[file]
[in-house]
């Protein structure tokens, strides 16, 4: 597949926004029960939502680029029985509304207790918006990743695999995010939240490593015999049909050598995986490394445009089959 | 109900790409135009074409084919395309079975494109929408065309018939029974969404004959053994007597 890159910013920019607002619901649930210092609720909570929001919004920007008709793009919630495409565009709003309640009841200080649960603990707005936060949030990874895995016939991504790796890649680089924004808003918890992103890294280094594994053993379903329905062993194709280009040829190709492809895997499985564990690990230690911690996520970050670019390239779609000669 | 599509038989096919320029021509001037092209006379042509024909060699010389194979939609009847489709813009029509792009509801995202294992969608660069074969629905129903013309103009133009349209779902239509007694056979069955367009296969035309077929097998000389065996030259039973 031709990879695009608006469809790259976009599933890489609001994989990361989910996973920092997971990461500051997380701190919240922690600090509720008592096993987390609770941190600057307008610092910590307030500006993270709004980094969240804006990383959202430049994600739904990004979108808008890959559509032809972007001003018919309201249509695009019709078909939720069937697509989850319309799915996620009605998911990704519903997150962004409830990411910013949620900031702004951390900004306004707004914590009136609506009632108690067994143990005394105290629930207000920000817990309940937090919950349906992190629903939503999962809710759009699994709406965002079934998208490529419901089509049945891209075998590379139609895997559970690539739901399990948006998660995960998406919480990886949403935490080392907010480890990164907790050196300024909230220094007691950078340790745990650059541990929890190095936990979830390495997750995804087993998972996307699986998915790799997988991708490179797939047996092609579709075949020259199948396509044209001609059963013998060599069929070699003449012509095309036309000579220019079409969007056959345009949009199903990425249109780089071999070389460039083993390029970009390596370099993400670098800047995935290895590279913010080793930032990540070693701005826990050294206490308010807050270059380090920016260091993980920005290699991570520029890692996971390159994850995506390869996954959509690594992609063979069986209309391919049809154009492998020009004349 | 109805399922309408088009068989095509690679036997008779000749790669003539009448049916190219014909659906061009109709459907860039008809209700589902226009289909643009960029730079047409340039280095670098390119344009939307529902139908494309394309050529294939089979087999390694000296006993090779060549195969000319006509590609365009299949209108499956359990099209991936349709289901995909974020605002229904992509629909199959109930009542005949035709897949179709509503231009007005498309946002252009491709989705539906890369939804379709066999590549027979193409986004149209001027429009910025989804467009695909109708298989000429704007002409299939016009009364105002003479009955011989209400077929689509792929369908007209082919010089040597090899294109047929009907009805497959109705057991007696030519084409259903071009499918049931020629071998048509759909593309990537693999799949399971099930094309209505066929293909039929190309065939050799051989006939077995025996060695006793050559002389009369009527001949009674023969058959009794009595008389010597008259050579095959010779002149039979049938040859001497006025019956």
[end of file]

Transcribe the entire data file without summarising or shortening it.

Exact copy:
[in-house]
């Protein structure tokens, strides 16, 4: 597949926004029960939502680029029985509304207790918006990743695999995010939240490593015999049909050598995986490394445009089959 | 109900790409135009074409084919395309079975494109929408065309018939029974969404004959053994007597 890159910013920019607002619901649930210092609720909570929001919004920007008709793009919630495409565009709003309640009841200080649960603990707005936060949030990874895995016939991504790796890649680089924004808003918890992103890294280094594994053993379903329905062993194709280009040829190709492809895997499985564990690990230690911690996520970050670019390239779609000669 | 599509038989096919320029021509001037092209006379042509024909060699010389194979939609009847489709813009029509792009509801995202294992969608660069074969629905129903013309103009133009349209779902239509007694056979069955367009296969035309077929097998000389065996030259039973 031709990879695009608006469809790259976009599933890489609001994989990361989910996973920092997971990461500051997380701190919240922690600090509720008592096993987390609770941190600057307008610092910590307030500006993270709004980094969240804006990383959202430049994600739904990004979108808008890959559509032809972007001003018919309201249509695009019709078909939720069937697509989850319309799915996620009605998911990704519903997150962004409830990411910013949620900031702004951390900004306004707004914590009136609506009632108690067994143990005394105290629930207000920000817990309940937090919950349906992190629903939503999962809710759009699994709406965002079934998208490529419901089509049945891209075998590379139609895997559970690539739901399990948006998660995960998406919480990886949403935490080392907010480890990164907790050196300024909230220094007691950078340790745990650059541990929890190095936990979830390495997750995804087993998972996307699986998915790799997988991708490179797939047996092609579709075949020259199948396509044209001609059963013998060599069929070699003449012509095309036309000579220019079409969007056959345009949009199903990425249109780089071999070389460039083993390029970009390596370099993400670098800047995935290895590279913010080793930032990540070693701005826990050294206490308010807050270059380090920016260091993980920005290699991570520029890692996971390159994850995506390869996954959509690594992609063979069986209309391919049809154009492998020009004349 | 109805399922309408088009068989095509690679036997008779000749790669003539009448049916190219014909659906061009109709459907860039008809209700589902226009289909643009960029730079047409340039280095670098390119344009939307529902139908494309394309050529294939089979087999390694000296006993090779060549195969000319006509590609365009299949209108499956359990099209991936349709289901995909974020605002229904992509629909199959109930009542005949035709897949179709509503231009007005498309946002252009491709989705539906890369939804379709066999590549027979193409986004149209001027429009910025989804467009695909109708298989000429704007002409299939016009009364105002003479009955011989209400077929689509792929369908007209082919010089040597090899294109047929009907009805497959109705057991007696030519084409259903071009499918049931020629071998048509759909593309990537693999799949399971099930094309209505066929293909039929190309065939050799051989006939077995025996060695006793050559002389009369009527001949009674023969058959009794009595008389010597008259050579095959010779002149039979049938040859001497006025019956």